By Jean-Joseph Mouret
Jean-Joseph Mouret (1682-1738) was a court composer active in France during the reigns of Louis XIV (the “Sun King”) and his son, Louis XV. Very few of his compositions have survived, and even fewer are known to the public.
The major exception is this collection of fanfares known as his “Premiere Suite de Symphonies” which was first performed for Louis XV. The Suite has four movements, each with a different character, and each featuring contrasting forces – strings and woodwinds; trumpets; and timpani.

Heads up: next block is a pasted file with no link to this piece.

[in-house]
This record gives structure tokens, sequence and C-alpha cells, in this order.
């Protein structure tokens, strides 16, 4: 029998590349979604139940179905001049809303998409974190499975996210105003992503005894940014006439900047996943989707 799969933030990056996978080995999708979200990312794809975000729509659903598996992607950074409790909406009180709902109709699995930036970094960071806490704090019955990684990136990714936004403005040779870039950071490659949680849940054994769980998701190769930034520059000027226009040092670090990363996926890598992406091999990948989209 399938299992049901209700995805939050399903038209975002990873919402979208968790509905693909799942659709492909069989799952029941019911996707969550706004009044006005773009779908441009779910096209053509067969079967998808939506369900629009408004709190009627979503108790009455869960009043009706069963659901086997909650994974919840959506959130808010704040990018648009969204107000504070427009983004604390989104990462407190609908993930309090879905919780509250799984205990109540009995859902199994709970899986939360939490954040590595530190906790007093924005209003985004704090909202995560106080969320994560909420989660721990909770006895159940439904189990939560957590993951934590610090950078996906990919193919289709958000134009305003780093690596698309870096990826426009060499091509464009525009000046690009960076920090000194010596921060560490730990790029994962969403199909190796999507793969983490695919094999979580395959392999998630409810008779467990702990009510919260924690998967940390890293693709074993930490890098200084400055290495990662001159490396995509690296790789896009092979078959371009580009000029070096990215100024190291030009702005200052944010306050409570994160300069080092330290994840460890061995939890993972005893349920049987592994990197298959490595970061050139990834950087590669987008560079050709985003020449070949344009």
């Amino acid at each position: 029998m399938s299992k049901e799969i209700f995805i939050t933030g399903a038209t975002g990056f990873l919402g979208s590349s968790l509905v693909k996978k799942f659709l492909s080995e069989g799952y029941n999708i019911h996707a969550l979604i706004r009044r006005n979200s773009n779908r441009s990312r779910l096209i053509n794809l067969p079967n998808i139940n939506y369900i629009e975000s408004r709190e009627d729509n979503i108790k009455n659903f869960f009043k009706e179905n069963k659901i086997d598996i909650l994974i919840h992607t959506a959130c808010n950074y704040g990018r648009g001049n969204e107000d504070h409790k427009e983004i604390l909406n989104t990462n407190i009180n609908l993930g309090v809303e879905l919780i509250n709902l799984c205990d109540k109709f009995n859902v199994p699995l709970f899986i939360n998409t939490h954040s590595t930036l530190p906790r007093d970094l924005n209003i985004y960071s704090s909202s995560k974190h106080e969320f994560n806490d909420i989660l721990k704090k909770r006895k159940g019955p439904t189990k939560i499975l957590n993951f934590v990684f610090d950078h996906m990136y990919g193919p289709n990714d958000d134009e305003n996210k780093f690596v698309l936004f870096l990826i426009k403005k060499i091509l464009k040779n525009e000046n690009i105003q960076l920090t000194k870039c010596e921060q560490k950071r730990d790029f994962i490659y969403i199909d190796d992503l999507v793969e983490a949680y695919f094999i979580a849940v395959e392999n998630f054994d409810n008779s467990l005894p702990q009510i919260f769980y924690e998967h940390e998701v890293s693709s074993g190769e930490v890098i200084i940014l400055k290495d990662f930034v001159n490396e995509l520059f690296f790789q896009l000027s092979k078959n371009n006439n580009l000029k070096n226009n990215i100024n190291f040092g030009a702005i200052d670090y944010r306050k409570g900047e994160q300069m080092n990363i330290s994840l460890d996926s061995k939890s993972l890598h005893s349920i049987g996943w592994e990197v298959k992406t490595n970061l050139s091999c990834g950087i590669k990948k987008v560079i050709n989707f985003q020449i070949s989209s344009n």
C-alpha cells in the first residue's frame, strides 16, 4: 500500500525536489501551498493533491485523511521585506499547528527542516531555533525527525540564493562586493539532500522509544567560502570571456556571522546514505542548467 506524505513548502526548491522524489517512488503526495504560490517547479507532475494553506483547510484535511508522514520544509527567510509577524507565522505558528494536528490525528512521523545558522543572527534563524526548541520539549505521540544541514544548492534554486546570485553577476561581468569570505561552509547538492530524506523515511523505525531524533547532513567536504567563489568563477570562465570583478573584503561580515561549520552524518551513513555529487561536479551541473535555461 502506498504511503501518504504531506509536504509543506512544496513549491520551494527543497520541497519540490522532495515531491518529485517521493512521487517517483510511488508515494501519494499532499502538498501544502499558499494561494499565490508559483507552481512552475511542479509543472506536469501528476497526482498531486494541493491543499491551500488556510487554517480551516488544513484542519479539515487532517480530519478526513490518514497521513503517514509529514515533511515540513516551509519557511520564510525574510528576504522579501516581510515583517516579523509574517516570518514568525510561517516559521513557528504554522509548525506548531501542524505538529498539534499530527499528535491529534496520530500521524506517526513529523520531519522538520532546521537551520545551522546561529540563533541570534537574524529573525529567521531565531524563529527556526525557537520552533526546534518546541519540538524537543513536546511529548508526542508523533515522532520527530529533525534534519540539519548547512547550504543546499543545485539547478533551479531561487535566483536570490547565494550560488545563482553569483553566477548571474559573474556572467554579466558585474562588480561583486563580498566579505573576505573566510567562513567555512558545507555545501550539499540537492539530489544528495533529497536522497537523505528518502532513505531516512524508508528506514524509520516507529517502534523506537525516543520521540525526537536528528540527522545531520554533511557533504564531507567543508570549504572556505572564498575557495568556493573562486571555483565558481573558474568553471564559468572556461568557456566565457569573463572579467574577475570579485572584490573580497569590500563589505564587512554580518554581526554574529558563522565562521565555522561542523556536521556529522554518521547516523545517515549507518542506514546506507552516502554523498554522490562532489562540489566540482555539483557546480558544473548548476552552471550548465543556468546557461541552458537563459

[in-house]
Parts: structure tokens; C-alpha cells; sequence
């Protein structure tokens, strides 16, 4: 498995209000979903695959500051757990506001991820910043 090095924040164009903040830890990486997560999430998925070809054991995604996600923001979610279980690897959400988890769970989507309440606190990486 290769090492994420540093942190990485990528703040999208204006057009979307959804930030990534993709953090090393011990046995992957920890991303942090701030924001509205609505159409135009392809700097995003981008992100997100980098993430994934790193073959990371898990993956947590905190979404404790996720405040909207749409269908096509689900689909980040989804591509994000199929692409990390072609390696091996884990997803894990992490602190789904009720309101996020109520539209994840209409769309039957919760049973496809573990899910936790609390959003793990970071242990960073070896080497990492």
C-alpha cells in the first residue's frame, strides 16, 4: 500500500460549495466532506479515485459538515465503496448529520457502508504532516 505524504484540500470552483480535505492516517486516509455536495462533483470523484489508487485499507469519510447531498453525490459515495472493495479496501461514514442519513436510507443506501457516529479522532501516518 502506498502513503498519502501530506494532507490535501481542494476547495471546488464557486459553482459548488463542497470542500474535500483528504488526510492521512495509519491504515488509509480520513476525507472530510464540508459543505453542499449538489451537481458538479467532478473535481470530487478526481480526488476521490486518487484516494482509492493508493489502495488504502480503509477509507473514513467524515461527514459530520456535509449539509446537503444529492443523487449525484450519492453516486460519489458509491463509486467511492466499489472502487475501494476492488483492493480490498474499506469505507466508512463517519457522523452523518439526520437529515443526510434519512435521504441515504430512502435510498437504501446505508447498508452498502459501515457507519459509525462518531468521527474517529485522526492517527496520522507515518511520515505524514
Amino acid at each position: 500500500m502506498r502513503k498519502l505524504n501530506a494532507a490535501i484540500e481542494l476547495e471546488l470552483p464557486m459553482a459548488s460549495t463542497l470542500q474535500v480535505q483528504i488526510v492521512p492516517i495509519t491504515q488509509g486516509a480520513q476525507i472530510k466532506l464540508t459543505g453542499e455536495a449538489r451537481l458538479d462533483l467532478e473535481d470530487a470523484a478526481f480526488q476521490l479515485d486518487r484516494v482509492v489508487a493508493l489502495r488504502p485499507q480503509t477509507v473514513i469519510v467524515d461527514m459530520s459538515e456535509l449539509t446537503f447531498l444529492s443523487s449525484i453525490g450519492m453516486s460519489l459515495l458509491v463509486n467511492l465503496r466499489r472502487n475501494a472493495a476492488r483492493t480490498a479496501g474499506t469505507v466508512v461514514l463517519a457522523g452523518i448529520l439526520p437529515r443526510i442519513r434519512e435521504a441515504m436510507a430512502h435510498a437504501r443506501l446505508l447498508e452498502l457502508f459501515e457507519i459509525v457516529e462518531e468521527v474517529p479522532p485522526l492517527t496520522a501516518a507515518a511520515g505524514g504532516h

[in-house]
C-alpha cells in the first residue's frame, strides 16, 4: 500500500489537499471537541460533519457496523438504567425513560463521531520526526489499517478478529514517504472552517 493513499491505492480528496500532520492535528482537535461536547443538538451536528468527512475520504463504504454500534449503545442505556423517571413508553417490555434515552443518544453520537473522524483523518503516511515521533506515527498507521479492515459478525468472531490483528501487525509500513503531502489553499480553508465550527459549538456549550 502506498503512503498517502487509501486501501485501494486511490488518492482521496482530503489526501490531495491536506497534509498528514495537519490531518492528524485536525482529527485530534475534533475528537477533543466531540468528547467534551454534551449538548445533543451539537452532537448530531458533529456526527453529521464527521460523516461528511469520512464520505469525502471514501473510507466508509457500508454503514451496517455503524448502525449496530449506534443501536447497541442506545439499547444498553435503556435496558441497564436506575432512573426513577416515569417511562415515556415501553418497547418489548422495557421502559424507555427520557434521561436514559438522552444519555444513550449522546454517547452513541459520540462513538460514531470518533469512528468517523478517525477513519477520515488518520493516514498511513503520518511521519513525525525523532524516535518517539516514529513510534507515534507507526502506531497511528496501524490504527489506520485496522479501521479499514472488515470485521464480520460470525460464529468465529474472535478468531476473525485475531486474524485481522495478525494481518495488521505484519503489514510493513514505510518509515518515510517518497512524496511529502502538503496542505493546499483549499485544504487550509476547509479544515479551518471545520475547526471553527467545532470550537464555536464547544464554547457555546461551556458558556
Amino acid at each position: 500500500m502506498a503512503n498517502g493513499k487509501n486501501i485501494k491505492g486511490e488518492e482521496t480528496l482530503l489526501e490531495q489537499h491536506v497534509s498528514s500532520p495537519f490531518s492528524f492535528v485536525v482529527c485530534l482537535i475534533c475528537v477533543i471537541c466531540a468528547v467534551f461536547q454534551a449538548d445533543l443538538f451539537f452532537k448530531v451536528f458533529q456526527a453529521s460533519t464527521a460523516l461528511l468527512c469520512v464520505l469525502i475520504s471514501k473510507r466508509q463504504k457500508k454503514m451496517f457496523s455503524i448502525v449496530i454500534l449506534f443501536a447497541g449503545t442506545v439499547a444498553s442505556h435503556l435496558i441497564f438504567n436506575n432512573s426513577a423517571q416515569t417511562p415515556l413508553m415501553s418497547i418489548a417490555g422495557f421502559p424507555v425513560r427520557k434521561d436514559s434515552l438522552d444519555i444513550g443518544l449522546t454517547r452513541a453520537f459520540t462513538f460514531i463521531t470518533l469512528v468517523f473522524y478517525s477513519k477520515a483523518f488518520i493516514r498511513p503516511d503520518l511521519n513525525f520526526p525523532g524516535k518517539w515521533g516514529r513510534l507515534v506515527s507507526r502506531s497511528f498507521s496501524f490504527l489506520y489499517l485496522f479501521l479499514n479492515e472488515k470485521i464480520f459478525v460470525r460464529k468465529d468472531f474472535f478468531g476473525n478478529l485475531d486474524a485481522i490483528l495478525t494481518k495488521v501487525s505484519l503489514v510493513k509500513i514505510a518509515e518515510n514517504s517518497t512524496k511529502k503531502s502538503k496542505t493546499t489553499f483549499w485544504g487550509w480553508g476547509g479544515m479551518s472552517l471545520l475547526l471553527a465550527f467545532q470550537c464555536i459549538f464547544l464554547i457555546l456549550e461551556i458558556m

The Suite opens with a Rondeau, a grand fanfare (also known as the “Masterpiece Theater” theme), with 2 contrasting couplets. The second movement is a graceful minuet, played first by strings and woodwinds, with trumpets and timpani joining in; there are two string couplets in the middle of the movement, followed by a return to the opening minuet. Next is a sprightly march, in 18th-century military style. A short lilting final movement (“Guay”) closes out this work.
Mouret’s formalized style emphasizes rhythmic precision and simplicity of line, and typifies the French style in baroque music.